During Restaurant Week, restaurants feature a pre-fixe menu (a limited menu, featuring your selections from appetizers and salads, entree, and dessert). Each restaurant, though their offerings and menu items were different, offers the menus priced at only $28, which is a tremendous deal!

What I enjoyed most, was the company of my friends and their wonderful neighbors, in such a relaxed setting after a grueling couple of weeks. The other thing I enjoyed was that the city was busting (you know what I mean - in the way that Detroit bustles). Detroit bustles the way my bulldog runs. It's a little awkward, not that fast, but it's on purpose, and it's an accomplishment in itself. Watching Lucy prance around (in 10 second intervals) brings a proud mama smile to my face. In all of her awkwardness, that's still "my girl" and it makes me happy. People laugh when they see Lucy run. Watching her pudgy little body prance around with a tennis ball brings a combination of surprise and laughter. They often remark that they're surprised that something "so large" could be "so agile".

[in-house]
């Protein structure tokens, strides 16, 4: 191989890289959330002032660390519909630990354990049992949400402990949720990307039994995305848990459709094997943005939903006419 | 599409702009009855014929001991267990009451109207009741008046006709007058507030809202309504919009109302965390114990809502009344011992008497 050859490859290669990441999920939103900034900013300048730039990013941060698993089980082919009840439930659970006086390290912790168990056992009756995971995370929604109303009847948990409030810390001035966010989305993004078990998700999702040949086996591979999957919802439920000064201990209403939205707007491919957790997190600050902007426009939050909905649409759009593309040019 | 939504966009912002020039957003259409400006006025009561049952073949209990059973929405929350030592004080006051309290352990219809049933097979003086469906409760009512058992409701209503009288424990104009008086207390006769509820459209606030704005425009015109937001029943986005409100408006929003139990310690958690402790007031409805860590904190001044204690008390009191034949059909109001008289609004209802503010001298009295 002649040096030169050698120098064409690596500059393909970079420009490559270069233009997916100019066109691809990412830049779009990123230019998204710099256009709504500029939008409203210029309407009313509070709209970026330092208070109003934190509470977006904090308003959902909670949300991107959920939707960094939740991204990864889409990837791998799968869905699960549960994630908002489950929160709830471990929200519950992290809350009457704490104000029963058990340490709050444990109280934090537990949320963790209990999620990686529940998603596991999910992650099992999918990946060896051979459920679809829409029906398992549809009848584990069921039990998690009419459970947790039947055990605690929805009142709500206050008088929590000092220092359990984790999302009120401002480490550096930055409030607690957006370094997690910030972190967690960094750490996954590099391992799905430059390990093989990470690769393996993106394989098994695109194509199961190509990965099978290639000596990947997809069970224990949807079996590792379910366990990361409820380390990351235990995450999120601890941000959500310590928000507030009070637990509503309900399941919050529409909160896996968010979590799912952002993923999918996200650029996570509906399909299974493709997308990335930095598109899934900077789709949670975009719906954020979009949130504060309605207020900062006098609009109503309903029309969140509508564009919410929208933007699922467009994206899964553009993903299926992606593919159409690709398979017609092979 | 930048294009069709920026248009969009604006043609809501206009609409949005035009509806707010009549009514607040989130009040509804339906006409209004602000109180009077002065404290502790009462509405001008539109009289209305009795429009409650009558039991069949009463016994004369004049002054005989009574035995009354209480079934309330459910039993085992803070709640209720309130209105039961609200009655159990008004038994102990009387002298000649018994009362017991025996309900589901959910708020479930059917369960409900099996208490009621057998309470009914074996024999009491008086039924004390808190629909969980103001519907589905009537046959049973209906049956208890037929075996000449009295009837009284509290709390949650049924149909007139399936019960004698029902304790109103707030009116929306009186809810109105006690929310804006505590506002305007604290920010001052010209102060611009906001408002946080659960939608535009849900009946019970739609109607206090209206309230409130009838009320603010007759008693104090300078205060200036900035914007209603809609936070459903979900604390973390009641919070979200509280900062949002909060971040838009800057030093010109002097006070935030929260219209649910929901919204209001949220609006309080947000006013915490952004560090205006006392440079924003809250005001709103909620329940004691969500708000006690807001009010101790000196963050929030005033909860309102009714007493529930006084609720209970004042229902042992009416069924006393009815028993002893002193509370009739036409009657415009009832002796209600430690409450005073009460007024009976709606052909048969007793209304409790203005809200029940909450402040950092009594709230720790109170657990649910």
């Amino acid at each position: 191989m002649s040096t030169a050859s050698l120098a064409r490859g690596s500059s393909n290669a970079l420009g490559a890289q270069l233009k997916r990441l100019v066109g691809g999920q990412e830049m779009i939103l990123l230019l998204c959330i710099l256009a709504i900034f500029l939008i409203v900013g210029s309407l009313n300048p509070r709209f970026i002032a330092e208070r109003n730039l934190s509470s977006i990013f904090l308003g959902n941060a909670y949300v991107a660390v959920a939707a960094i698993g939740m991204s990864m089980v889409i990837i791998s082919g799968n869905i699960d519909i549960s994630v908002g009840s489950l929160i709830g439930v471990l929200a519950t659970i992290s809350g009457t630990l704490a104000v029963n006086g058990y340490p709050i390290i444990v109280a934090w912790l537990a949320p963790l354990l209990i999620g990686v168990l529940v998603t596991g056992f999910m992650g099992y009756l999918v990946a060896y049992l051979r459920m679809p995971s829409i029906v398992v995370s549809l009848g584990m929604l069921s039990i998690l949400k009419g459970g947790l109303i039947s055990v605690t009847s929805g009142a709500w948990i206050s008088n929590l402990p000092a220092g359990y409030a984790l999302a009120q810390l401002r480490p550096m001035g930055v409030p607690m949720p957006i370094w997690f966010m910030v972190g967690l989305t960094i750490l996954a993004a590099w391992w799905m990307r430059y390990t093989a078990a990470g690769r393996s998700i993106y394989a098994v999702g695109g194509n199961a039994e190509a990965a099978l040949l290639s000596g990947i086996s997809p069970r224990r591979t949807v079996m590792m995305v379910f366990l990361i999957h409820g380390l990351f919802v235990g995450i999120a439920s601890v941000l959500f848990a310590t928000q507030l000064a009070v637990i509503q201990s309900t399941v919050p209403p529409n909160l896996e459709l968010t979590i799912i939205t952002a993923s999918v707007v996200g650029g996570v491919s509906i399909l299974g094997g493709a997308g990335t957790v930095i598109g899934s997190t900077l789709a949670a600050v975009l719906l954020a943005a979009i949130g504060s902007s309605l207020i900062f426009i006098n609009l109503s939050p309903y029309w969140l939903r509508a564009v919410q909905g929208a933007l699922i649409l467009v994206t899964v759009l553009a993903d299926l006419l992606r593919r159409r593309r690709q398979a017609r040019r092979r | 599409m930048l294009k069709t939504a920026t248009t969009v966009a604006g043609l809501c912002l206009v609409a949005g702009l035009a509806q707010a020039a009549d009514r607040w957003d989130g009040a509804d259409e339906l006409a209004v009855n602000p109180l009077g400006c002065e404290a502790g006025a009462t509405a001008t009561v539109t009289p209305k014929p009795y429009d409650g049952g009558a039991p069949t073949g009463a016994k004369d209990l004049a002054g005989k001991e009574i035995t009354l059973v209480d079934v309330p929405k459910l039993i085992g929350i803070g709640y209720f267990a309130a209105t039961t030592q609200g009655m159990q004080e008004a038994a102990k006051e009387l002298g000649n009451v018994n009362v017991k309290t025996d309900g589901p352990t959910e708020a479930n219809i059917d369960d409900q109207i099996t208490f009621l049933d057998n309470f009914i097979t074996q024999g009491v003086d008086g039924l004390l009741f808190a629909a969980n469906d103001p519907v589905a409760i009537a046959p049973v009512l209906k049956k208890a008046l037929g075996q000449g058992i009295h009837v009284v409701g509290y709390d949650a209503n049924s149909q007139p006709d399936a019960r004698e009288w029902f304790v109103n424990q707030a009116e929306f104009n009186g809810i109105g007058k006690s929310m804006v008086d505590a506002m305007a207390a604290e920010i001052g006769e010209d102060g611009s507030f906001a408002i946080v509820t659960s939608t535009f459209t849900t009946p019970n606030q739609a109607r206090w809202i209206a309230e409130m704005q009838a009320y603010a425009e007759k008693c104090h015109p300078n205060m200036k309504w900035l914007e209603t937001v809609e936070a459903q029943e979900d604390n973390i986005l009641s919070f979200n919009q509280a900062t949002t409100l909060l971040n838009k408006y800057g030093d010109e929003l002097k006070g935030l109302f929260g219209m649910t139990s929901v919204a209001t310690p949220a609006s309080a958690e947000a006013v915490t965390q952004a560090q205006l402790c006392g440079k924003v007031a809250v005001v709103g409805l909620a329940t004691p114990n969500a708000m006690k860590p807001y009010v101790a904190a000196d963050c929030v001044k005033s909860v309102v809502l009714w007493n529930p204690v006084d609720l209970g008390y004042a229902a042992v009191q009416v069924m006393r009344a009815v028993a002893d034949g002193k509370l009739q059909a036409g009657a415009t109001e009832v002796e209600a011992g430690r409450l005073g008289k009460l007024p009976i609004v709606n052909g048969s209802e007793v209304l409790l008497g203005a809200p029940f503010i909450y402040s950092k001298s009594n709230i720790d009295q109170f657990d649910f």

Detroit, with all of its awkwardness, sputters and starts, reminds me of Lucy in a lot of ways. Ridiculed by most, particularly those who have never been there, and feared by many, Detroit has been dismissed, written off as the fat kid with the bad haircut. No style, no taste, no plan, no hope. The exciting thing is that with the dedication of many who live and work in the city, and the growing foodie revival in Southeast Michigan, our awkward (and shrinking city) is realizing something of a makeover.